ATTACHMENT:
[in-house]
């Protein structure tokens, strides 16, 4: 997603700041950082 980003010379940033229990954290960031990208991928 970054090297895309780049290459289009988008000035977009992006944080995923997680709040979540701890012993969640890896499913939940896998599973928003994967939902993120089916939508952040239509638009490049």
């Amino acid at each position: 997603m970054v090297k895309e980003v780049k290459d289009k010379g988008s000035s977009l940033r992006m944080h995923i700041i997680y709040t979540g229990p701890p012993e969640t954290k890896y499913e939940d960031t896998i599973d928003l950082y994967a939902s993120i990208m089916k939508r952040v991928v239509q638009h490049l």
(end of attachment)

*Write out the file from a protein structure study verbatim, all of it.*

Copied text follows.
[in-house]
């Protein structure tokens, strides 16, 4: 997603700041950082 980003010379940033229990954290960031990208991928 970054090297895309780049290459289009988008000035977009992006944080995923997680709040979540701890012993969640890896499913939940896998599973928003994967939902993120089916939508952040239509638009490049």
């Amino acid at each position: 997603m970054v090297k895309e980003v780049k290459d289009k010379g988008s000035s977009l940033r992006m944080h995923i700041i997680y709040t979540g229990p701890p012993e969640t954290k890896y499913e939940d960031t896998i599973d928003l950082y994967a939902s993120i990208m089916k939508r952040v991928v239509q638009h490049l």